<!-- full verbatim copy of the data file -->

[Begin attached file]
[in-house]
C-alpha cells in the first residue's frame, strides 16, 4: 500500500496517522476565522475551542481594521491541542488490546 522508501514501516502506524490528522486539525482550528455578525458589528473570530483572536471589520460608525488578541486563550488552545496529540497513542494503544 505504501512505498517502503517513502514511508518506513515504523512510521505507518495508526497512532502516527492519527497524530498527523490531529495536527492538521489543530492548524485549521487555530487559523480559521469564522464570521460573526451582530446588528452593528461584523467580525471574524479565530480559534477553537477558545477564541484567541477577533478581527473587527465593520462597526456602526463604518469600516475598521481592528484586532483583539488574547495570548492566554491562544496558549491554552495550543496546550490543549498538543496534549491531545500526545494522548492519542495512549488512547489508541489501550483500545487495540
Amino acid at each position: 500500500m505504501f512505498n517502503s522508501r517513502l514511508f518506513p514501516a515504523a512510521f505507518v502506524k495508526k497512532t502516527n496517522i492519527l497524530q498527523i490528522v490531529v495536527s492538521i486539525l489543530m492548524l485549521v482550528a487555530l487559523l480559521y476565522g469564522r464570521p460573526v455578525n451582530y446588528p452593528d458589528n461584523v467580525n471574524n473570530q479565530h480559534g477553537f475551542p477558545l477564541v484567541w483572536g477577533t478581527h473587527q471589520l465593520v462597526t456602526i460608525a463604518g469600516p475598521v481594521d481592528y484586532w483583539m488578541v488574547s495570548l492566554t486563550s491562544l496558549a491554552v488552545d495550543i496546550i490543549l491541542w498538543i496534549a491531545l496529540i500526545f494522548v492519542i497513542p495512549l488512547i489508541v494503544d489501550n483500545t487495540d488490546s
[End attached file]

[in-house]
C-alpha cells in the first residue's frame, strides 16, 4: 500500500496517522476565522475551542481594521491541542488490546 522508501514501516502506524490528522486539525482550528455578525458589528473570530483572536471589520460608525488578541486563550488552545496529540497513542494503544 505504501512505498517502503517513502514511508518506513515504523512510521505507518495508526497512532502516527492519527497524530498527523490531529495536527492538521489543530492548524485549521487555530487559523480559521469564522464570521460573526451582530446588528452593528461584523467580525471574524479565530480559534477553537477558545477564541484567541477577533478581527473587527465593520462597526456602526463604518469600516475598521481592528484586532483583539488574547495570548492566554491562544496558549491554552495550543496546550490543549498538543496534549491531545500526545494522548492519542495512549488512547489508541489501550483500545487495540
Amino acid at each position: 500500500m505504501f512505498n517502503s522508501r517513502l514511508f518506513p514501516a515504523a512510521f505507518v502506524k495508526k497512532t502516527n496517522i492519527l497524530q498527523i490528522v490531529v495536527s492538521i486539525l489543530m492548524l485549521v482550528a487555530l487559523l480559521y476565522g469564522r464570521p460573526v455578525n451582530y446588528p452593528d458589528n461584523v467580525n471574524n473570530q479565530h480559534g477553537f475551542p477558545l477564541v484567541w483572536g477577533t478581527h473587527q471589520l465593520v462597526t456602526i460608525a463604518g469600516p475598521v481594521d481592528y484586532w483583539m488578541v488574547s495570548l492566554t486563550s491562544l496558549a491554552v488552545d495550543i496546550i490543549l491541542w498538543i496534549a491531545l496529540i500526545f494522548v492519542i497513542p495512549l488512547i489508541v494503544d489501550n483500545t487495540d488490546s